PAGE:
(Here is the months regular column called “Bridgework”.
The liberating touch of Jesus
Several years ago, I presided at a baptism for an infant presented by his parents whom I had just met. The boy’s mother seemed so proud and his stoic father held him tightly throughout the ritual. The little child seemed to steal everyone’s hearts. He interacted with the group as if he was a standup comedian wrapping the crowd around his wooing and cuteness. The child’s voice and life already seemed embedded in God’s love and tenderness, in the liberation of Christ’s love of washing sin away and his invitation into our faith community.
However, the father is the one who caught my attention and my interior prayer. Even though I had never seen him before, I did catch in conversation that he had served in the wars of recent years. His strong posture, his lack of expression and his lack of words spoke loudly to me that his hidden rage was just under the surface. I wonder if distracting thoughts, memories from combat or even post-traumatic stress disorder might have made it hard for him to be present to his son’s baptism.
During the ceremony, a thought raced through my mind that halted my own emotions. Perhaps the father’s history of serving in wartime would stifle his ability to love his son. I knew I had to hold on to that thought for later and pray with those intuitions sometime well after the ceremony. I always panic when I realize that another father struggles to love his son. I become afraid because I have spent years working with adults in addiction, stress and mental illness, who were not loved, accepted or appreciated as children.
I reflect again on the gospels from the Twenty-Third Sunday in Ordinary Time through the Thirtieth Sunday in Ordinary Time. As I listen closely, I hear from these texts the liberation of our bodies, including our ears and throats, in order to fully proclaim the message of Christ Jesus. A deaf man with a speech impediment approached Jesus to be liberated from his bodily impairments. Jesus bends down to him and sets the isolated man free. His hearing is opened up and his speech becomes free flowing.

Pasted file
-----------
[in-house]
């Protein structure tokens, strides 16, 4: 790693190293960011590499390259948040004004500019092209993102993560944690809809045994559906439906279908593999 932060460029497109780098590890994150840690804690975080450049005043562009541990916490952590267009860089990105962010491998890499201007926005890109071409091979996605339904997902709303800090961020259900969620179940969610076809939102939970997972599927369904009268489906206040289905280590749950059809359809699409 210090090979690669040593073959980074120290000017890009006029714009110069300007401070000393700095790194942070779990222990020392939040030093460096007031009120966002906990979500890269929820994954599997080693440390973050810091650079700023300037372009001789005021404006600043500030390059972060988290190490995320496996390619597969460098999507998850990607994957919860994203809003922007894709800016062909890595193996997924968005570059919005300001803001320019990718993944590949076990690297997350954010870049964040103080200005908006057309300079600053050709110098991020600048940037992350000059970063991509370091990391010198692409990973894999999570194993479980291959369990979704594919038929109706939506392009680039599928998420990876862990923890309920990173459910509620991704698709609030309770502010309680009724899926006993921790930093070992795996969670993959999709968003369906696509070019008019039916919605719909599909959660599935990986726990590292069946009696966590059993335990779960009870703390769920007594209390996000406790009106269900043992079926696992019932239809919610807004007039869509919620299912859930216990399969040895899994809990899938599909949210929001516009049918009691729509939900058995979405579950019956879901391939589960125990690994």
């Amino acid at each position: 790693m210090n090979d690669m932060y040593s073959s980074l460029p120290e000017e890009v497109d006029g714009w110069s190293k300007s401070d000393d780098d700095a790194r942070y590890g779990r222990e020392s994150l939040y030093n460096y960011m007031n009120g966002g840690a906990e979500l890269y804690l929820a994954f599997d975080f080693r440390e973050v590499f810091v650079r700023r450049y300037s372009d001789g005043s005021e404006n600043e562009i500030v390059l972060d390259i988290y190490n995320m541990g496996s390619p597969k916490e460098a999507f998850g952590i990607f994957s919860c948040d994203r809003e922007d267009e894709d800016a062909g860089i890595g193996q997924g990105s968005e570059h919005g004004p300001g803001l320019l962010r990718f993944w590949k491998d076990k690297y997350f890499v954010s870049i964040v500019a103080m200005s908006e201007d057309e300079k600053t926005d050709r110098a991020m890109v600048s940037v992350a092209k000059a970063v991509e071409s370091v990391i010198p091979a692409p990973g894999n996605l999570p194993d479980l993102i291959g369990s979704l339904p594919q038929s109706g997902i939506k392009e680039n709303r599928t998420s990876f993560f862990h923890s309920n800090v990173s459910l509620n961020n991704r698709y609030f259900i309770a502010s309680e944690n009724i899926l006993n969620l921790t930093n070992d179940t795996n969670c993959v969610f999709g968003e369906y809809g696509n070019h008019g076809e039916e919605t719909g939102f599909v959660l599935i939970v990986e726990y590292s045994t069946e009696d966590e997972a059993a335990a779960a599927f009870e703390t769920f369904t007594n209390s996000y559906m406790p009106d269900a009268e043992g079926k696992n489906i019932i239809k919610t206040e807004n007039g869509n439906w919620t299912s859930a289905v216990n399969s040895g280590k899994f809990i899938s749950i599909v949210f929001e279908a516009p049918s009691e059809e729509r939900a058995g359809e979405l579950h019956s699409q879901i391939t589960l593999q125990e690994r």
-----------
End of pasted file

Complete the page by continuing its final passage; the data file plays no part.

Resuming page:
Jesus’ touch is still liberating our bodies and setting us free even in ways that we cannot imagine for ourselves. Perhaps we need to realize that people in our assemblies are not just deaf and hearing impaired, but their emotions are also stifled in order to care for those they love. Christ Jesus is still offering this healing touch in ways in which go well beyond our own intuitions and even our knowledge of people.
As ministers, we proclaim the Word that begs to be embedded in people’s pain. We chant psalms or sing hymns not to hear the sound of our own voices but because there are people in our assemblies that need to be liberated from the memories that bind them and the misfortunes of life that have stifled their own voices. We use our trained voices at Eucharist so that Jesus can still bend down to touch the worried mother or the obsessive grandparent or the disengaged teenager. The tender hand of Christ comes through our voices in prayer. The warm breath of Christ bending down to the assembly whispers healing to people suffering from their experiences of serving in wars and often- unseen ailments of depression and grief.
These gospels tell us that the reason for our bodily liberation is so that we can proclaim Christ Jesus with not only our voices but our lives as well. Jesus asks his disciples and us in the present age, “But who do you say that I am?” This question comes to us as we bring our emotional and bodily pain to Christ. Our voices are set free in order to answer Jesus forthrightly with assurance and trust that he alone liberates our spirits and sets our emotions free. With full voice within the liturgy we all called to answer his question even in all the ways we still feel bound by our earthly ties.
Even as the disciples argued along the way about their greatness and power, Jesus stopped them in their tracks. He tells his disciples and commands us as well to go back to the child, the one who is powerless and in need of love, and then we will be close to the Kingdom of God. If we receive the vulnerable in our midst we shall know the real power that comes from Christ Jesus.
Jesus promises us that we shall receive our reward if someone gives us a cup of water because we speak about our faith and rely on him. Jesus also tells us that we are to give what we own away and then serve the poor. This is the liberation that we all long for in this life, when the deaf hear and the mute speaks. We long to have our eyes opened, our throats cleared so that we may learn to love all people in the name of Christ Jesus.